A nasty Apple Pay bug, if exploited, gives hackers access to iPhone users' Visa cards, allowing them to make remote financial transactions using the victim's money. Even if one's phone is locked, malicious actors can still take advantage of this Apple Pay flaw.
Researchers at the University of Birmingham and the University of Surrey approached Visa with their findings, but the credit-card giant snubbed the investigation, concluding that the complex hack is too "impractical" to be concerned about (via BBC).
Apple Pay bug only affects iPhone users with Visa cards
The Apple Pay bug takes advantage of Express Transit, an Apple Pay perk for commuters. Express Transit lets users make easy, contactless Visa payments at travel kiosks and ticket booths. For example, with Express Transit, a user can hurriedly whip out their locked device, touch it against a ticket-gate scanner, pay, and scurry off.
The researchers discovered a weakness in how Visa handles Express Transit transactions. The investigators broke down how this hack could be executed.
- A small piece of radio equipment is placed adjacent to the targeted iPhone, "tricking it" into believing that it is in contact with a ticketing system (the researchers did not specify the type of radio equipment, presumably to prevent copycats).
- An Android phone running an app relays signals from the iOS device to a contactless payment terminal in a store.
- The iPhone believes that it's paying a ticketing system, so it doesn't prompt the user to unlock the device.
- The hacker initiates high-value transactions without needing a pin number, fingerprint or Face ID.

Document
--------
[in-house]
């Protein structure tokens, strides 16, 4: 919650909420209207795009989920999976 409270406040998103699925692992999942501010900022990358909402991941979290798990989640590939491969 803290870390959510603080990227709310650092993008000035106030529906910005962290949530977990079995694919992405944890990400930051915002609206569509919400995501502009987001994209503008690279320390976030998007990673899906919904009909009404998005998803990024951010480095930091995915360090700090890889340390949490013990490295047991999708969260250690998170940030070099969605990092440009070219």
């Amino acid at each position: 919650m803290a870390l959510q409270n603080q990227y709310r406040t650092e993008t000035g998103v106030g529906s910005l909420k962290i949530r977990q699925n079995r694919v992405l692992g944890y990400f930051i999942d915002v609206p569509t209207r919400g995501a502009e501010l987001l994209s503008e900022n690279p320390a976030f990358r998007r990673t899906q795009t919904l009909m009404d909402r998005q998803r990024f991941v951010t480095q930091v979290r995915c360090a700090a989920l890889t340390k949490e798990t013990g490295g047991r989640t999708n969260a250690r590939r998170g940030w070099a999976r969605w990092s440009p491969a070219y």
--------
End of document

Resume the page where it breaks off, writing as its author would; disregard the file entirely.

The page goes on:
The Android device and payment terminal don't need to be near the target's iPhone. "[They] can be on another continent from the iPhone as long as there's an internet connection" University of Surrey's Dr. Ioana Boureanu told BBC.
According to the BBC, the researchers sent a demo video to the news platform simulating the hack, and the investigators were able to make a $1,350 Visa payment without unlocking the iPhone or authorizing the transaction.
As mentioned, the investigators told Visa about their report, but the company deemed the hack to be too complex. "Variations of contactless fraud schemes have been studied in laboratory settings for more than a decade and have proven to be impractical to execute at scale in the real world," Visa told the researchers.
Apple concurred with Visa. The Cupertino-based tech giant said that it takes threats to users' security very seriously, but noted that the fraud highlighted in the researchers' report is unlikely to take place in the real world, especially with its multi-layer security features.
Although University of Birmingham's Dr. Andreea Radu agrees that the hack is difficult to execute, she's not on board with Apple and Visa's lackadaisical attitude toward the bug. "It has some technical complexity, but I feel the rewards from doing the attack are quite high," Radu said.
It's worth noting that the researchers also tested iPhones with Mastercard setups as well as Samsung Pay, but couldn't manage to hack them.
If you're concerned about the Apple Pay Bug, the researchers suggest disabling the Express Transit feature.
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Kimberly Gedeon, holding a Master's degree in International Journalism, launched her career as a journalist for MadameNoire's business beat in 2013. She loved translating stuffy stories about the economy, personal finance and investing into digestible, easy-to-understand, entertaining stories for young women of color. During her time on the business beat, she discovered her passion for tech as she dove into articles about tech entrepreneurship, the Consumer Electronics Show (CES) and the latest tablets. After eight years of freelancing, dabbling in a myriad of beats, she's finally found a home at Laptop Mag that accepts her as the crypto-addicted, virtual reality-loving, investing-focused, tech-fascinated nerd she is. Woot!